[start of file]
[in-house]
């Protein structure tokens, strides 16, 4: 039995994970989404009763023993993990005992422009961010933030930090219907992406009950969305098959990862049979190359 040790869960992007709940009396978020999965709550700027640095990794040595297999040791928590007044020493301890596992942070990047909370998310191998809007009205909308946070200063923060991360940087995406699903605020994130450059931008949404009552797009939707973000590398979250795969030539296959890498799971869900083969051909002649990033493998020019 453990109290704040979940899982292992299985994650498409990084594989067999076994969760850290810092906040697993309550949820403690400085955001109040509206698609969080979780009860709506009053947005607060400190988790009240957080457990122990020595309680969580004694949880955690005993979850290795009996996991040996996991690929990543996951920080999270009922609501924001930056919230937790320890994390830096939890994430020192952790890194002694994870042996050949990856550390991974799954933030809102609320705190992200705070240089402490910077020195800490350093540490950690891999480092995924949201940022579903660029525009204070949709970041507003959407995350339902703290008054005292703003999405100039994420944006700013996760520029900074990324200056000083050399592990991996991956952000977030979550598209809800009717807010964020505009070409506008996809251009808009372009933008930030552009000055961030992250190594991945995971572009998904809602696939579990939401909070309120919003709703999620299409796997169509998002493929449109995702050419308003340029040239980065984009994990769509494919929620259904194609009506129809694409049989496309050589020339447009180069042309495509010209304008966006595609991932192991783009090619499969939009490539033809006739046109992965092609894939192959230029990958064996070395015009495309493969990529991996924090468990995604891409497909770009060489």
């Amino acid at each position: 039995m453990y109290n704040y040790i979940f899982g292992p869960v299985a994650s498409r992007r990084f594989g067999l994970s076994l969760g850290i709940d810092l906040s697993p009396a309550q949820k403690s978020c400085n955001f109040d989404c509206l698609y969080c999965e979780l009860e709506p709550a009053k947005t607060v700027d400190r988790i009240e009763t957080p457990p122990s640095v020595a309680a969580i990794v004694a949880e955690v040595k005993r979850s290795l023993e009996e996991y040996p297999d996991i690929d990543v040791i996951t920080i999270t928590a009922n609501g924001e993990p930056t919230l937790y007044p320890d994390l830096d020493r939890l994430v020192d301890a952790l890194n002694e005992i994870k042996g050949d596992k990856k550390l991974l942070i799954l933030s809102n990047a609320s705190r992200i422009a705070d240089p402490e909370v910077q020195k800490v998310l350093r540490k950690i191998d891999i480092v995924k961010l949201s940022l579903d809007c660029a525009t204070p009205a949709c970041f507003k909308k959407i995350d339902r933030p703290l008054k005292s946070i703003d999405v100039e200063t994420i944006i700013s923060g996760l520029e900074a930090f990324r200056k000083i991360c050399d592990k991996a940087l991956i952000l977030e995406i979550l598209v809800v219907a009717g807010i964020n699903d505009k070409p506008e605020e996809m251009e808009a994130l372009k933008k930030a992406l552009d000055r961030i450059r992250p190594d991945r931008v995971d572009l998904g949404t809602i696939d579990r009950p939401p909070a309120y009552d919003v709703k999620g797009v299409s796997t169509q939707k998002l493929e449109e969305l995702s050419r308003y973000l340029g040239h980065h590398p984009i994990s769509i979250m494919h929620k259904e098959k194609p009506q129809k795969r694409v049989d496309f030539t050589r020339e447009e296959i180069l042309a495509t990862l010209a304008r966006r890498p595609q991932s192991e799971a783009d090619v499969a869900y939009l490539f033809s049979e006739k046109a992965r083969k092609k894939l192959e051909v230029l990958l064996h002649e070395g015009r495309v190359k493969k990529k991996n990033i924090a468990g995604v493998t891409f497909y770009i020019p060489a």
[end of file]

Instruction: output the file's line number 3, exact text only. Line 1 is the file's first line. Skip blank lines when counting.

């Amino acid at each position: 039995m453990y109290n704040y040790i979940f899982g292992p869960v299985a994650s498409r992007r990084f594989g067999l994970s076994l969760g850290i709940d810092l906040s697993p009396a309550q949820k403690s978020c400085n955001f109040d989404c509206l698609y969080c999965e979780l009860e709506p709550a009053k947005t607060v700027d400190r988790i009240e009763t957080p457990p122990s640095v020595a309680a969580i990794v004694a949880e955690v040595k005993r979850s290795l023993e009996e996991y040996p297999d996991i690929d990543v040791i996951t920080i999270t928590a009922n609501g924001e993990p930056t919230l937790y007044p320890d994390l830096d020493r939890l994430v020192d301890a952790l890194n002694e005992i994870k042996g050949d596992k990856k550390l991974l942070i799954l933030s809102n990047a609320s705190r992200i422009a705070d240089p402490e909370v910077q020195k800490v998310l350093r540490k950690i191998d891999i480092v995924k961010l949201s940022l579903d809007c660029a525009t204070p009205a949709c970041f507003k909308k959407i995350d339902r933030p703290l008054k005292s946070i703003d999405v100039e200063t994420i944006i700013s923060g996760l520029e900074a930090f990324r200056k000083i991360c050399d592990k991996a940087l991956i952000l977030e995406i979550l598209v809800v219907a009717g807010i964020n699903d505009k070409p506008e605020e996809m251009e808009a994130l372009k933008k930030a992406l552009d000055r961030i450059r992250p190594d991945r931008v995971d572009l998904g949404t809602i696939d579990r009950p939401p909070a309120y009552d919003v709703k999620g797009v299409s796997t169509q939707k998002l493929e449109e969305l995702s050419r308003y973000l340029g040239h980065h590398p984009i994990s769509i979250m494919h929620k259904e098959k194609p009506q129809k795969r694409v049989d496309f030539t050589r020339e447009e296959i180069l042309a495509t990862l010209a304008r966006r890498p595609q991932s192991e799971a783009d090619v499969a869900y939009l490539f033809s049979e006739k046109a992965r083969k092609k894939l192959e051909v230029l990958l064996h002649e070395g015009r495309v190359k493969k990529k991996n990033i924090a468990g995604v493998t891409f497909y770009i020019p060489a």